Emancipation in Maine

What is emancipation?

Emancipation means that you are no longer under your parents' control.  You can be treated as an adult by others. The Maine courts follow strict standards when deciding if you are mature enough to be emancipated. 

Emancipation Requirements

  • You are no younger than 16 years old

  • You refuse to live in a home provided by both of your parents, legal guardians or custodians

  • At least one legal guardian or parent must live in Maine to file in this state

  • If both parents are legal guardians live out of state, check with that state’s emancipation laws or call the local district court where your legal guardian resides

Questions to consider before court

  • What is your “self-sufficiency” plan? How will you meet your basic needs?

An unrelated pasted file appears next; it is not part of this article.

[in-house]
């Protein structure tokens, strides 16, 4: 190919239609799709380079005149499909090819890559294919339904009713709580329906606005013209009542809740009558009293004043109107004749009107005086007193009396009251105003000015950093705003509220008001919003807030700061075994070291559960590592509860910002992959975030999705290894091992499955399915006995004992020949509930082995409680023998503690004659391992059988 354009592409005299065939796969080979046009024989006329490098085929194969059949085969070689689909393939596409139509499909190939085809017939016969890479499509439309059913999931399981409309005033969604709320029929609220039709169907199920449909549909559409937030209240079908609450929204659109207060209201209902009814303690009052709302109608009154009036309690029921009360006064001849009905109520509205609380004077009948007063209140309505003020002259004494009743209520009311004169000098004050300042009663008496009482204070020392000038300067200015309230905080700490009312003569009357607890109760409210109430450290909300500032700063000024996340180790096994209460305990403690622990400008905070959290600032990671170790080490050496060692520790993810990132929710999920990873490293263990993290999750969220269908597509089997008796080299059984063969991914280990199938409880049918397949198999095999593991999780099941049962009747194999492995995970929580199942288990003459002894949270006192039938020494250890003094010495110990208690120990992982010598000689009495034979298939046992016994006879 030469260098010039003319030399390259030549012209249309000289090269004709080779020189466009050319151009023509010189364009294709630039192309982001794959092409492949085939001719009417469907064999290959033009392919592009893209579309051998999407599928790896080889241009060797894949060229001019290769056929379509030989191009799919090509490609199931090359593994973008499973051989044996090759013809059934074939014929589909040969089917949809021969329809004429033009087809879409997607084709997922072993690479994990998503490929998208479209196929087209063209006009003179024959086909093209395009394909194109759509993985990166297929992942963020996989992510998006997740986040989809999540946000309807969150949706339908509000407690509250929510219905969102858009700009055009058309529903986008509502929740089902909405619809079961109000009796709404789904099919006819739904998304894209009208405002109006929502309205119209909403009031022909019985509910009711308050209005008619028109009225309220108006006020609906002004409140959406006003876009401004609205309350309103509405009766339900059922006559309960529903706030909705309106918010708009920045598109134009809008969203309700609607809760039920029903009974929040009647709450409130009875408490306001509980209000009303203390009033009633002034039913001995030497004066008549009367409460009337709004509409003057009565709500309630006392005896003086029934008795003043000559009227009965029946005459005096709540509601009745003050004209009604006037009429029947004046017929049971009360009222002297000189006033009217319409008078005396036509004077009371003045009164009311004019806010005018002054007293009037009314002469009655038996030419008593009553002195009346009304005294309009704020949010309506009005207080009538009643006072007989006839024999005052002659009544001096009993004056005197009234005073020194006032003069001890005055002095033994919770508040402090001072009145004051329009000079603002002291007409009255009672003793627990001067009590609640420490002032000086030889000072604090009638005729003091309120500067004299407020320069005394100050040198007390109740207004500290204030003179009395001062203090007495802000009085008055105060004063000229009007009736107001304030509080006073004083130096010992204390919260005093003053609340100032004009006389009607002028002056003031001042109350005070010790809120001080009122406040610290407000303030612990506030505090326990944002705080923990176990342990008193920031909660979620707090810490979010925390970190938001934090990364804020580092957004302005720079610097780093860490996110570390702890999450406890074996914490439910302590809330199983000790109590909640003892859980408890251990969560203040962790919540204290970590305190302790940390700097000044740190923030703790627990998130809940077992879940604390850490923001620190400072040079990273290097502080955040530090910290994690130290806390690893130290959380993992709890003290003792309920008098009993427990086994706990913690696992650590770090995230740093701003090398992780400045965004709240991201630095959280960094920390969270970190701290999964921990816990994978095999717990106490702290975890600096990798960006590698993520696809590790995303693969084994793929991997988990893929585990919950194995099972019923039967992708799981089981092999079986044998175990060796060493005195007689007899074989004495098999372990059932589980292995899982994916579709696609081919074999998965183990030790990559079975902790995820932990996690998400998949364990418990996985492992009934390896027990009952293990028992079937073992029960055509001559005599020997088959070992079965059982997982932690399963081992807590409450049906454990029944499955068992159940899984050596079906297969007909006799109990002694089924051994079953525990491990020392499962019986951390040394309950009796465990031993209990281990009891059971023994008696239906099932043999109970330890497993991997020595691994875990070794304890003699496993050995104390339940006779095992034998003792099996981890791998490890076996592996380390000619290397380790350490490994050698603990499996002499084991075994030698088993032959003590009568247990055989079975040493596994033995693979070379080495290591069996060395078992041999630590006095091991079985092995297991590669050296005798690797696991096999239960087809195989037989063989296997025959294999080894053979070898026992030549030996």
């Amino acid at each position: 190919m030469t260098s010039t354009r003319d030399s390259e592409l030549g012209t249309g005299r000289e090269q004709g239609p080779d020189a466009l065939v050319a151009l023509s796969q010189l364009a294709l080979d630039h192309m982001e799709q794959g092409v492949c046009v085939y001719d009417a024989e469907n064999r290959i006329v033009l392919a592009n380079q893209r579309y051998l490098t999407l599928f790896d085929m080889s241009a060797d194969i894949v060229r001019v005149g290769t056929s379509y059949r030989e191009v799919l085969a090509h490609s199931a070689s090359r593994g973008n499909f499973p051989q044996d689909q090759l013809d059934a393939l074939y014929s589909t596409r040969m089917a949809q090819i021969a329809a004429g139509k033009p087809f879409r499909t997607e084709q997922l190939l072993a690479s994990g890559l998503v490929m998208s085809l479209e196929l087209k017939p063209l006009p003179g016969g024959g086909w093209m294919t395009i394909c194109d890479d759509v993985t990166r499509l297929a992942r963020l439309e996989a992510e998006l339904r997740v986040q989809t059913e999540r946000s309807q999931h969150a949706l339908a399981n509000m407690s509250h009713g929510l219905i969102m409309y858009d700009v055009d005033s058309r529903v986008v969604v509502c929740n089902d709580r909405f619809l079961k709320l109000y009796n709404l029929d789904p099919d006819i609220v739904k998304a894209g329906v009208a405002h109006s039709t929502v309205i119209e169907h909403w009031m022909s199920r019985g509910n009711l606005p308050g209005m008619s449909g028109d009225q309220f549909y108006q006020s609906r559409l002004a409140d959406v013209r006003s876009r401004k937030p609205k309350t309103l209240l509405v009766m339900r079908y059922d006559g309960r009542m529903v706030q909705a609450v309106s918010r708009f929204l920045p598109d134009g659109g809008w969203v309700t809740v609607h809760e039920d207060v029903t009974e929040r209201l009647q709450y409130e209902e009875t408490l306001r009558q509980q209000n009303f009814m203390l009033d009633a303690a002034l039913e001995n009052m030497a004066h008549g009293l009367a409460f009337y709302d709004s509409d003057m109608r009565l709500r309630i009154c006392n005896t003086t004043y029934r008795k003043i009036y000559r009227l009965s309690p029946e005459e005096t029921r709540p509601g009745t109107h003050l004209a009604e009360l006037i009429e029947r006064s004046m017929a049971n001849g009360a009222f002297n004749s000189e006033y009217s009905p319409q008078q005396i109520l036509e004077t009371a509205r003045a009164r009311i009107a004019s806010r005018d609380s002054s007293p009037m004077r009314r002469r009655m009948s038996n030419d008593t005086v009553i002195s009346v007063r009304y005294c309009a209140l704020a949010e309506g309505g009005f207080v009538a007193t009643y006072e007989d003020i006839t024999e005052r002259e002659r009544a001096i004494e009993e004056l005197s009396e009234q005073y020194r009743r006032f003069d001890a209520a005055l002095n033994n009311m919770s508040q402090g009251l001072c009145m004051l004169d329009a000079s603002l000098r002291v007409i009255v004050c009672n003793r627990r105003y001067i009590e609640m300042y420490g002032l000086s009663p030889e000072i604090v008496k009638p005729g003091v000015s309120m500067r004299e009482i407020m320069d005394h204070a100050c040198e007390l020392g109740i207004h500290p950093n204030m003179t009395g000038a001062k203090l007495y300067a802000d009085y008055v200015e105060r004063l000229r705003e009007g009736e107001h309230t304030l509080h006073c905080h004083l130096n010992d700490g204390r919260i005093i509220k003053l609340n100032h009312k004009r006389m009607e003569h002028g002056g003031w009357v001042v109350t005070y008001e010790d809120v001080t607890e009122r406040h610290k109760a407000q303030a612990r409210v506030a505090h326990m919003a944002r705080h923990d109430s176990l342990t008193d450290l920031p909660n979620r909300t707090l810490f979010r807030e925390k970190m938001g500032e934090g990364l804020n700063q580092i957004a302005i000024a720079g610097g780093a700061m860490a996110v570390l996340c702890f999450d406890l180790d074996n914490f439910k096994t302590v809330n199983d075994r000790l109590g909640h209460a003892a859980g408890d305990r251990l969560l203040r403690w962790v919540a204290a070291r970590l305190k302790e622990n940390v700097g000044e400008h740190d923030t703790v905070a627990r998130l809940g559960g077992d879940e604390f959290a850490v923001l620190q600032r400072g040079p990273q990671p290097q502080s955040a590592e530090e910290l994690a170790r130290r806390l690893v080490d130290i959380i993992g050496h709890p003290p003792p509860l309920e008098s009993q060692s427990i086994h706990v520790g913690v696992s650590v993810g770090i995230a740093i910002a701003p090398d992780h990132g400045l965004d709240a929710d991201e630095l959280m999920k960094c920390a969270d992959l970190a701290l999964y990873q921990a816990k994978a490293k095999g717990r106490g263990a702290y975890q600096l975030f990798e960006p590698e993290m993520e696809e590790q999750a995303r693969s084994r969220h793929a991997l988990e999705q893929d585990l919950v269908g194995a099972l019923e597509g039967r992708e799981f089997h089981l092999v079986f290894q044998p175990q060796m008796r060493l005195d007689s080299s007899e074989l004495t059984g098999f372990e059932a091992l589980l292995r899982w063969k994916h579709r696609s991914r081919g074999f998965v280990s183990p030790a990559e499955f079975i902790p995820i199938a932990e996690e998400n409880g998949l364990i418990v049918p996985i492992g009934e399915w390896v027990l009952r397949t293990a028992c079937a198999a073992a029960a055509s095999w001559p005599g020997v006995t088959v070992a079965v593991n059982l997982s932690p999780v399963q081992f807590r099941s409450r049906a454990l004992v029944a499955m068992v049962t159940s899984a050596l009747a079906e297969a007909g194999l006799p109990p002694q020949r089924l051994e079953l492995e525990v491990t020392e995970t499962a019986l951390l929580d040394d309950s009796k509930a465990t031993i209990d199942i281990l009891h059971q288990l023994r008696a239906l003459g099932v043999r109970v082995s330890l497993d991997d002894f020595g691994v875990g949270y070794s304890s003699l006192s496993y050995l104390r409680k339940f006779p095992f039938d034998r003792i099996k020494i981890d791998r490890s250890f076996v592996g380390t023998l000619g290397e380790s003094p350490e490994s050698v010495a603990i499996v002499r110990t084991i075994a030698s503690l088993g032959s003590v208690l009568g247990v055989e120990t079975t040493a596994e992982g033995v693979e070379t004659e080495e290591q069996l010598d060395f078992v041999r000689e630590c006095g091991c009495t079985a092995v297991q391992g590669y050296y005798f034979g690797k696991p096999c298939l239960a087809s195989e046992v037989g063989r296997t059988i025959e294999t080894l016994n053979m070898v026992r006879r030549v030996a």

• Why is it in your best interest to be emancipated?

  • Have you demonstrated that you are able to make good decisions?

Step by step guide to filing for emancipation

  1. Go to the local district court in the county where one of your parents, legal guardians, or custodian lives (the petition for emancipation must be filed there)

  2. Go to the civil clerk window and request a “request for counsel form”

  3. Once you fill out this form, you will be granted a free lawyer to represent you.

    (link to request for counsel form)

  4. You can also fill out “request for counsel” form and mail it to court

  5. It does not cost any money to file for emancipation

  6. Provide the court with contact information where you are most comfortable receiving mail and phone calls. Your attorney and the court will need to be able to reach you in order to move the process forward.

What to expect from a court appointed attorney

  • Your court appointed lawyer will contact you and set up a time to meet with you to talk about why you would like to be emancipated and what your plan is for supporting your basic needs